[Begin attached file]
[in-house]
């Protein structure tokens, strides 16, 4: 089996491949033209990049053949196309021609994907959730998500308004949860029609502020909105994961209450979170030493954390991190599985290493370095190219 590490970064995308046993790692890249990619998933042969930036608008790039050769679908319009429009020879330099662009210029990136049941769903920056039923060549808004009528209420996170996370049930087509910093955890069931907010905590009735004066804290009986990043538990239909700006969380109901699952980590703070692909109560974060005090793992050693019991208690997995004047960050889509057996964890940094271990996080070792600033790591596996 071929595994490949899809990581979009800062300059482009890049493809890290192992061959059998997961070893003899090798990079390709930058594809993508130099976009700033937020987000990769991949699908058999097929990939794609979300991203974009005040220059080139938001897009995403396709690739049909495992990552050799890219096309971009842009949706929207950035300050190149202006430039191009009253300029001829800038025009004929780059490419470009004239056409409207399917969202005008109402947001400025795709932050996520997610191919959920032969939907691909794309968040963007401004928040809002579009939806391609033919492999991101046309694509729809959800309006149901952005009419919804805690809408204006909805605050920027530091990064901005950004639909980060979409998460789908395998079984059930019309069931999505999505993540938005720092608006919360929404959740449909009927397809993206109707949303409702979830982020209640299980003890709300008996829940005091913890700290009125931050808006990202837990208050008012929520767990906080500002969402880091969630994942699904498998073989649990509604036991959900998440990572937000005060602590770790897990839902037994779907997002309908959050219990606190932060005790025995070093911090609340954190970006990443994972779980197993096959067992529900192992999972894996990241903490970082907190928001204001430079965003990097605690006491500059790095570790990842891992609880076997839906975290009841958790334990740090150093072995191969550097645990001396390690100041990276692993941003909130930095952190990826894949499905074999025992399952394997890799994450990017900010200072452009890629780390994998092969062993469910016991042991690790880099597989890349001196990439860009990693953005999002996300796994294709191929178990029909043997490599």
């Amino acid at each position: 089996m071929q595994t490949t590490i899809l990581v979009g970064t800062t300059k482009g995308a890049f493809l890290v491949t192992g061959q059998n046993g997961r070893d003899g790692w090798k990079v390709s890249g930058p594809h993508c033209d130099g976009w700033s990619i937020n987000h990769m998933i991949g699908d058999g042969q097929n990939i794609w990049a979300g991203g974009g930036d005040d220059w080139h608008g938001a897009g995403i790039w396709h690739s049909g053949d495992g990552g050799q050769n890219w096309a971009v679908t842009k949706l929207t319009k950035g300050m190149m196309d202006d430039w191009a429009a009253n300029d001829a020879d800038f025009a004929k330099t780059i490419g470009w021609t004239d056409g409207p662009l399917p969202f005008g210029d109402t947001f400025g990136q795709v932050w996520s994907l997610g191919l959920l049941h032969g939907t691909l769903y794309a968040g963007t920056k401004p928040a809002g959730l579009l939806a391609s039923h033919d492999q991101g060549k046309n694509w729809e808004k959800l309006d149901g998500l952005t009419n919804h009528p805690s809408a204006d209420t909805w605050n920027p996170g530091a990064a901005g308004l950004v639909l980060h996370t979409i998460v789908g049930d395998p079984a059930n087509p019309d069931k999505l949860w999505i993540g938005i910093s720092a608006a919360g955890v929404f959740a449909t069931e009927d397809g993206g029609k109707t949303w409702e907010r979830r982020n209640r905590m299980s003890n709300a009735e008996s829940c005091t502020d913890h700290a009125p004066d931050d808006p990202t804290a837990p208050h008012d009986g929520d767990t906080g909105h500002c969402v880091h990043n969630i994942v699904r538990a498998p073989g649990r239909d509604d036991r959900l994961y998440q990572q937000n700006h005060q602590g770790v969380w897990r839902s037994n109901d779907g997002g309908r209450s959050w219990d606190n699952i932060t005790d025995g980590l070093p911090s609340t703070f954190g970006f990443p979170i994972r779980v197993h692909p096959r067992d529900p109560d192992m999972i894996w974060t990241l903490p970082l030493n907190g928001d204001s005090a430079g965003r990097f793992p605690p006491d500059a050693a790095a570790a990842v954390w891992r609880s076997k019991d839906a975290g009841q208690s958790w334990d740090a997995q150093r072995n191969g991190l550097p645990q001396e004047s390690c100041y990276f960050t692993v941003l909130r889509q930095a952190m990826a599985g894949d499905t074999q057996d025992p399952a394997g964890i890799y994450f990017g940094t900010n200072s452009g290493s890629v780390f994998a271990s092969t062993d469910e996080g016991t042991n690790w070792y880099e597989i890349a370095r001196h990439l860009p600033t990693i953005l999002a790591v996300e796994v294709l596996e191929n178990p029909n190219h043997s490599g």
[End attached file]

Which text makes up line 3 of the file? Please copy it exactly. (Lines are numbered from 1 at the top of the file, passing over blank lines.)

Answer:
């Amino acid at each position: 089996m071929q595994t490949t590490i899809l990581v979009g970064t800062t300059k482009g995308a890049f493809l890290v491949t192992g061959q059998n046993g997961r070893d003899g790692w090798k990079v390709s890249g930058p594809h993508c033209d130099g976009w700033s990619i937020n987000h990769m998933i991949g699908d058999g042969q097929n990939i794609w990049a979300g991203g974009g930036d005040d220059w080139h608008g938001a897009g995403i790039w396709h690739s049909g053949d495992g990552g050799q050769n890219w096309a971009v679908t842009k949706l929207t319009k950035g300050m190149m196309d202006d430039w191009a429009a009253n300029d001829a020879d800038f025009a004929k330099t780059i490419g470009w021609t004239d056409g409207p662009l399917p969202f005008g210029d109402t947001f400025g990136q795709v932050w996520s994907l997610g191919l959920l049941h032969g939907t691909l769903y794309a968040g963007t920056k401004p928040a809002g959730l579009l939806a391609s039923h033919d492999q991101g060549k046309n694509w729809e808004k959800l309006d149901g998500l952005t009419n919804h009528p805690s809408a204006d209420t909805w605050n920027p996170g530091a990064a901005g308004l950004v639909l980060h996370t979409i998460v789908g049930d395998p079984a059930n087509p019309d069931k999505l949860w999505i993540g938005i910093s720092a608006a919360g955890v929404f959740a449909t069931e009927d397809g993206g029609k109707t949303w409702e907010r979830r982020n209640r905590m299980s003890n709300a009735e008996s829940c005091t502020d913890h700290a009125p004066d931050d808006p990202t804290a837990p208050h008012d009986g929520d767990t906080g909105h500002c969402v880091h990043n969630i994942v699904r538990a498998p073989g649990r239909d509604d036991r959900l994961y998440q990572q937000n700006h005060q602590g770790v969380w897990r839902s037994n109901d779907g997002g309908r209450s959050w219990d606190n699952i932060t005790d025995g980590l070093p911090s609340t703070f954190g970006f990443p979170i994972r779980v197993h692909p096959r067992d529900p109560d192992m999972i894996w974060t990241l903490p970082l030493n907190g928001d204001s005090a430079g965003r990097f793992p605690p006491d500059a050693a790095a570790a990842v954390w891992r609880s076997k019991d839906a975290g009841q208690s958790w334990d740090a997995q150093r072995n191969g991190l550097p645990q001396e004047s390690c100041y990276f960050t692993v941003l909130r889509q930095a952190m990826a599985g894949d499905t074999q057996d025992p399952a394997g964890i890799y994450f990017g940094t900010n200072s452009g290493s890629v780390f994998a271990s092969t062993d469910e996080g016991t042991n690790w070792y880099e597989i890349a370095r001196h990439l860009p600033t990693i953005l999002a790591v996300e796994v294709l596996e191929n178990p029909n190219h043997s490599g």